I’m working on an article about the absence of meaning in the universe, so I thought I would take a break and write something fun—not meaningful, but fun. I just watched On the Waterfront for, probably, the fifth time. The scene everyone knows is the one where Terry tells his brother, Charlie, “I could’ve been a contender.” And that’s the line everyone remembers, although I think most remember it with the wrong emotional overtone—it is actually forlorn. This is not the line that I remember when I think of this scene, however. To me, the critical line is, “It was you, Charlie.” Let’s watch it, shall we:
Most people see On The Waterfront as Elia Kazan’s answer to those (most notably, his close-friend Arthur Miller) who criticized him for testifying at the House Committee on Un-American Activities and providing names of former communists. Maybe it was in Kazan’s mind. It is certainly the case that even into his 90s, Kazan sounded very defensive about the whole thing. Also: the screenwriter, Budd Schulberg, similarly testified. But all such intentions, if real, are irrelevant. First, standing up against real corruption when it might cause your murder (the case in the film) is very different from standing up against a phantom enemy when it would at worst cost you some friends with the upside of most definitely making your career more stable. Second, writers create stories; readers create meaning.
Thus, I don’t see the film as political, and the main reason is the cab scene with Terry and Charlie. Although you don’t see the whole scene in the clip above, Terry has come looking for Charlie to get his advice. And Charlie has advice to give. First, he tries to bribe Terry with a great job. When that doesn’t work, Charlie threatens to shoot Terry. The arc of that scene is the arc of the movie. It is also the arc of Brando’s great monologue. It starts with, “It wasn’t him, Charlie: it was you” and ends with, “It was you, Charlie.” In this expression that he couldn’t even depend upon his own brother, Terry realizes that he is ultimately responsible. He enters the cab still a child—still hoping that his older brother will help him make his difficult decisions; he leaves the cab as an adult, understanding the impossibility of his expectations of Charlie. This scene is the turning point of the movie and of Terry’s life: the point at which he decides to take control of his destiny.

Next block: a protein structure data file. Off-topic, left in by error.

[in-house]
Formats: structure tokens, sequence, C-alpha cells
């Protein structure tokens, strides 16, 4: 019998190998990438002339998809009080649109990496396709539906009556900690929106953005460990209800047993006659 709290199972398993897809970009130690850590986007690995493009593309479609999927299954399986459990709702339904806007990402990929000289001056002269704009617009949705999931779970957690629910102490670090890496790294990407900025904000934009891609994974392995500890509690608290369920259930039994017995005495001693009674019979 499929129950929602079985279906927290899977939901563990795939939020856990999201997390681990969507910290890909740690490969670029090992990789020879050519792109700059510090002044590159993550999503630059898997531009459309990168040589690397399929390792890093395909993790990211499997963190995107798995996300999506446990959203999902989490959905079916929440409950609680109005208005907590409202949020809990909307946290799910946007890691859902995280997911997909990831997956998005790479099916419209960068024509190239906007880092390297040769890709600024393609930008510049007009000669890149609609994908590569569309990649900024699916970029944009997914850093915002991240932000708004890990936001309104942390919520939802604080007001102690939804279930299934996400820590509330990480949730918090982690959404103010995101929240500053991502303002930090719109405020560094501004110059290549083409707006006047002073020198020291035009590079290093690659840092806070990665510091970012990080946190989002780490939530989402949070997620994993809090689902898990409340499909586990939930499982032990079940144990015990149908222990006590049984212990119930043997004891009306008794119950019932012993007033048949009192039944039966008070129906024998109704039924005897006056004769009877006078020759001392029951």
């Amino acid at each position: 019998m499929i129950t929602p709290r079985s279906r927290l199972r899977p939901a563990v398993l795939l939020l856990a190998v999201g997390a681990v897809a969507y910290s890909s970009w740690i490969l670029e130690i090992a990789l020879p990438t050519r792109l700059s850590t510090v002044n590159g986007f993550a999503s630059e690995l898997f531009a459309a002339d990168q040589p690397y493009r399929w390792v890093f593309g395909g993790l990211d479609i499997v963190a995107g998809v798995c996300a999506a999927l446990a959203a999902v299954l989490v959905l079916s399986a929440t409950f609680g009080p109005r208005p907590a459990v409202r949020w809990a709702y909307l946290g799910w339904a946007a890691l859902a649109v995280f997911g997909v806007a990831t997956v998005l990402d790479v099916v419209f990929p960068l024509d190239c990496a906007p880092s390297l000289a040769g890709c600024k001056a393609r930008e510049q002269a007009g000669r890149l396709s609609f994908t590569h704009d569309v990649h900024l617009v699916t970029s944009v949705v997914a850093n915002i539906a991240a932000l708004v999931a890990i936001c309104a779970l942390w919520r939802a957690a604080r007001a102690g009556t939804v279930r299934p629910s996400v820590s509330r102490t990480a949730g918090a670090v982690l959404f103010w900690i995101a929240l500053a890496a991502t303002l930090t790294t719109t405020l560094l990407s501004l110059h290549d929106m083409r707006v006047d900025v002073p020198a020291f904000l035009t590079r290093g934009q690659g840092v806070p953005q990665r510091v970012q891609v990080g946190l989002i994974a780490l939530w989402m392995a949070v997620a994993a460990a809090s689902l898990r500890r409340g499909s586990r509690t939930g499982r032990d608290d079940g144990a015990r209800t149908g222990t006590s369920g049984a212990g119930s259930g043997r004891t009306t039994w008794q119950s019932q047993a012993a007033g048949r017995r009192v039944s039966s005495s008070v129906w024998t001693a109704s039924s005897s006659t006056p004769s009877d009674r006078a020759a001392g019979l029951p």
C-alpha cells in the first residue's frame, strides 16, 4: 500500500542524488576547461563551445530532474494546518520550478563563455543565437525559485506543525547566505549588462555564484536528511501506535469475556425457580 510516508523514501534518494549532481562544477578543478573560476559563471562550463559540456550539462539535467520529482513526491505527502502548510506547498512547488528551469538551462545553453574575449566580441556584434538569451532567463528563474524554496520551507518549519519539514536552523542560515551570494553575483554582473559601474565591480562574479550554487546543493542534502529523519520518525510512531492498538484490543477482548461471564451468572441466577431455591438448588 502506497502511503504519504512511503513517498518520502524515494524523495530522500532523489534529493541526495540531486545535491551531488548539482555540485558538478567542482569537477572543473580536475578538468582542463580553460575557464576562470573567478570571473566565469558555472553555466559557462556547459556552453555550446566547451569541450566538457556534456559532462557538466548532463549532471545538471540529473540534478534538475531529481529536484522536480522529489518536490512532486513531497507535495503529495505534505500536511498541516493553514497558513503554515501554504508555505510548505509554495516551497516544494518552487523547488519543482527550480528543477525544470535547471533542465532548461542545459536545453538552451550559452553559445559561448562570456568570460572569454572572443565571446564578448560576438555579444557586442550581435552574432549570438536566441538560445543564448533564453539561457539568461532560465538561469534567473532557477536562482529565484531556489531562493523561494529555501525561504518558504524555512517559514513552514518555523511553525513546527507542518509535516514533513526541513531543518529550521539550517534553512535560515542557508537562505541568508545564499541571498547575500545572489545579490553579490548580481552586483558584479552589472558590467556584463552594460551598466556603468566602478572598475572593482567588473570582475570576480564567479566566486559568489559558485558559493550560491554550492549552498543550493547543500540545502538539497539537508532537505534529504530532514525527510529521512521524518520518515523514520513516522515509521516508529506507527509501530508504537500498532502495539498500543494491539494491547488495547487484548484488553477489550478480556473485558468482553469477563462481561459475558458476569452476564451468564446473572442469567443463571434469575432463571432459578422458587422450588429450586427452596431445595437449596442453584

Even before he knows that Charlie is dead, Terry has begun to make his own decisions. And as the movie winds up, those decisions get better and better and show that he isn’t a bum; he is a contender; he is someone who really matters in a way that a prize fighter never could. It is ironic, then, that in becoming “a contender” in the real world rather than the boxing ring, he is almost beaten to death by Johnny Friendly’s associates. Afterwards, Terry stubbles, barely conscious, to lead the other workers into the dock to work. His arc is complete: he has found himself—a leader of men. Thus, the film is not about corrupt union bosses or whistle-blowers. It is about one man’s journey from follower to leader—in the best, and least used, sense of that word.
It wasn’t him, Terry: it was you. It was you, Terry.
1 I say the enemies were “phantom” because almost no one who was ever named was even a socialist, much less a communist. Of the people Kazan named, all were ex-communists (like Kazan himself). Even the most fervent supporters of the USSR backed off or broke completely when Stalin signed the Molotov–Ribbentrop Pact with Nazi Germany. The House Committee on Un-American Activities hearings were political theater—nothing more. And Kazan risked nothing by testifying.
2 In discussing the difference between “afterward” and “afterwards,” Fowler (in 1926) says, “Afterward, once the prevalent form, is now obsolete in British use, but survives in U.S.” I must check a more up to date reference. I tend to prefer “afterward,” but what Jesus Christ is to many, Henry Fowler is to me.